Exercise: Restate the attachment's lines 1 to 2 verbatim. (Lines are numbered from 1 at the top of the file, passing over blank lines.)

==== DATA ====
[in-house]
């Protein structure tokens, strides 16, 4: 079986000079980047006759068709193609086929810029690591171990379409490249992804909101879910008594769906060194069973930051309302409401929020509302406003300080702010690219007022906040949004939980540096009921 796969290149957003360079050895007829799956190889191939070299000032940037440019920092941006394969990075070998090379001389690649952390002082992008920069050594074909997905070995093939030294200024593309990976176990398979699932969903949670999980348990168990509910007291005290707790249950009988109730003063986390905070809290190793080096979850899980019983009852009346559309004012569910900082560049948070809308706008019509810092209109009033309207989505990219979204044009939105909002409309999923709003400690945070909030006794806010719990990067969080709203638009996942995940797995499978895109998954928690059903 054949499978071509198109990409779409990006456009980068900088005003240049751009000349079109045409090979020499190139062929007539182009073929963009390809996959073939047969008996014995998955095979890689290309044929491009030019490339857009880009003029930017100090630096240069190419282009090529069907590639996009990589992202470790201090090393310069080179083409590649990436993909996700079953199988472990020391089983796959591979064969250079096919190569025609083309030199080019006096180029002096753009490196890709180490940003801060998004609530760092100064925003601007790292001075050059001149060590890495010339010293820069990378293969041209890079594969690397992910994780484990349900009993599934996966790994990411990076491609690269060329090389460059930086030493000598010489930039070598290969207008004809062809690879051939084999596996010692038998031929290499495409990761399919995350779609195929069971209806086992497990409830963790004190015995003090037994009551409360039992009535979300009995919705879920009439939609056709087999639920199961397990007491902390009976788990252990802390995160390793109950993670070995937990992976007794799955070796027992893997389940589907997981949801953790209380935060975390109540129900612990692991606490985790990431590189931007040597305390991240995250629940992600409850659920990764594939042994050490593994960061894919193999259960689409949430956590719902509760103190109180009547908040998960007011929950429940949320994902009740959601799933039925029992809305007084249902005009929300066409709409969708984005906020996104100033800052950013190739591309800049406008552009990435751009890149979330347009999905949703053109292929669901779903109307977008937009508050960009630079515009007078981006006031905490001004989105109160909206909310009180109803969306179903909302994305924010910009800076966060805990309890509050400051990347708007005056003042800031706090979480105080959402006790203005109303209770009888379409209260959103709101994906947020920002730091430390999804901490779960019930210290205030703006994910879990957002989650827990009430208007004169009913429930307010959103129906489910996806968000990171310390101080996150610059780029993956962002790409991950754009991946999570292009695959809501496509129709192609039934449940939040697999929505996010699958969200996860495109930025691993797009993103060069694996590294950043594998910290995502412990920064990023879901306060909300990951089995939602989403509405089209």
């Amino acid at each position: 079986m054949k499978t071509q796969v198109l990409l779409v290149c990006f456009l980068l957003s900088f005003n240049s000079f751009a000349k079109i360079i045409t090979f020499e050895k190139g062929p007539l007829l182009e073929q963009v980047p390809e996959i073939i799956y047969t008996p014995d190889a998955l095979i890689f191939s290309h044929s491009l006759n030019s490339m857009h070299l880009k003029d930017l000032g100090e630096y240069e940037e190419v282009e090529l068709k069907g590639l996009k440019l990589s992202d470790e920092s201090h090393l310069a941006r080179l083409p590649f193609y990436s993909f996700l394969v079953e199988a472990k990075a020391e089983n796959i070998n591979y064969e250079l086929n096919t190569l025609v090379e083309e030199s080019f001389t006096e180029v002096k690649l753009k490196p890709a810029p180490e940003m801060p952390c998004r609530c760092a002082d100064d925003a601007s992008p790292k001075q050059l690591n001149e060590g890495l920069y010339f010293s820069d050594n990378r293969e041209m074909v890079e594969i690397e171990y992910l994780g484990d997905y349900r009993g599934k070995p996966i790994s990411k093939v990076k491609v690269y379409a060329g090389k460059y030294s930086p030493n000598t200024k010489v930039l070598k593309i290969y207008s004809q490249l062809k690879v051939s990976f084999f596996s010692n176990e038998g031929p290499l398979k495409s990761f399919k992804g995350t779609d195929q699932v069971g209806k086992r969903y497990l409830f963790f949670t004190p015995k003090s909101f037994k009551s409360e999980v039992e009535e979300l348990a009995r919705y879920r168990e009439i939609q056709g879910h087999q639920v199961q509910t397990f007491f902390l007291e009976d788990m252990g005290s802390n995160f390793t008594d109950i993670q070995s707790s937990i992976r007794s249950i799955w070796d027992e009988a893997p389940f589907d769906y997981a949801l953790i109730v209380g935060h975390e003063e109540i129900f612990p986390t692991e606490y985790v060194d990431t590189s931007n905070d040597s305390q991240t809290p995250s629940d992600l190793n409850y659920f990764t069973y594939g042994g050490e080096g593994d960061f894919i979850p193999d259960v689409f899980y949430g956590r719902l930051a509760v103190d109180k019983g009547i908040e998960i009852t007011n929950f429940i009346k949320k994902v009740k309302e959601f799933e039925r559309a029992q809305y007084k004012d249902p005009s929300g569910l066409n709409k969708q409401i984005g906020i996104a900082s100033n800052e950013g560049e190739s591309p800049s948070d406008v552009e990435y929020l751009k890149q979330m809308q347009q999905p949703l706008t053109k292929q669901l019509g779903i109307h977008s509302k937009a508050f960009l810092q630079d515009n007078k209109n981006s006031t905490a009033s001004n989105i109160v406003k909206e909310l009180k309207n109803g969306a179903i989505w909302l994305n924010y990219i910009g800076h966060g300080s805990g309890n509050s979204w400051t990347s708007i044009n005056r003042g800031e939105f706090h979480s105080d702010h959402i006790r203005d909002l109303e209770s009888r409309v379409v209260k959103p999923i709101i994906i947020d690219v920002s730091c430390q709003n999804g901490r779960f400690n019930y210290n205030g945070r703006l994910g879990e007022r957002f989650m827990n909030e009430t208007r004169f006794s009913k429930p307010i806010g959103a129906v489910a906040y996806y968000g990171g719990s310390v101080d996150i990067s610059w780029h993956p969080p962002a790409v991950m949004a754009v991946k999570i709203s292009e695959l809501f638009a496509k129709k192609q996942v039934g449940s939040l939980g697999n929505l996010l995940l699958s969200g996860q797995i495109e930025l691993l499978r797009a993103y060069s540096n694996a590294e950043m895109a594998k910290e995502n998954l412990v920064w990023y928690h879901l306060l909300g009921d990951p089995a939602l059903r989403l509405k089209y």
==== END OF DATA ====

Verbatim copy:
[in-house]
């Protein structure tokens, strides 16, 4: 079986000079980047006759068709193609086929810029690591171990379409490249992804909101879910008594769906060194069973930051309302409401929020509302406003300080702010690219007022906040949004939980540096009921 796969290149957003360079050895007829799956190889191939070299000032940037440019920092941006394969990075070998090379001389690649952390002082992008920069050594074909997905070995093939030294200024593309990976176990398979699932969903949670999980348990168990509910007291005290707790249950009988109730003063986390905070809290190793080096979850899980019983009852009346559309004012569910900082560049948070809308706008019509810092209109009033309207989505990219979204044009939105909002409309999923709003400690945070909030006794806010719990990067969080709203638009996942995940797995499978895109998954928690059903 054949499978071509198109990409779409990006456009980068900088005003240049751009000349079109045409090979020499190139062929007539182009073929963009390809996959073939047969008996014995998955095979890689290309044929491009030019490339857009880009003029930017100090630096240069190419282009090529069907590639996009990589992202470790201090090393310069080179083409590649990436993909996700079953199988472990020391089983796959591979064969250079096919190569025609083309030199080019006096180029002096753009490196890709180490940003801060998004609530760092100064925003601007790292001075050059001149060590890495010339010293820069990378293969041209890079594969690397992910994780484990349900009993599934996966790994990411990076491609690269060329090389460059930086030493000598010489930039070598290969207008004809062809690879051939084999596996010692038998031929290499495409990761399919995350779609195929069971209806086992497990409830963790004190015995003090037994009551409360039992009535979300009995919705879920009439939609056709087999639920199961397990007491902390009976788990252990802390995160390793109950993670070995937990992976007794799955070796027992893997389940589907997981949801953790209380935060975390109540129900612990692991606490985790990431590189931007040597305390991240995250629940992600409850659920990764594939042994050490593994960061894919193999259960689409949430956590719902509760103190109180009547908040998960007011929950429940949320994902009740959601799933039925029992809305007084249902005009929300066409709409969708984005906020996104100033800052950013190739591309800049406008552009990435751009890149979330347009999905949703053109292929669901779903109307977008937009508050960009630079515009007078981006006031905490001004989105109160909206909310009180109803969306179903909302994305924010910009800076966060805990309890509050400051990347708007005056003042800031706090979480105080959402006790203005109303209770009888379409209260959103709101994906947020920002730091430390999804901490779960019930210290205030703006994910879990957002989650827990009430208007004169009913429930307010959103129906489910996806968000990171310390101080996150610059780029993956962002790409991950754009991946999570292009695959809501496509129709192609039934449940939040697999929505996010699958969200996860495109930025691993797009993103060069694996590294950043594998910290995502412990920064990023879901306060909300990951089995939602989403509405089209």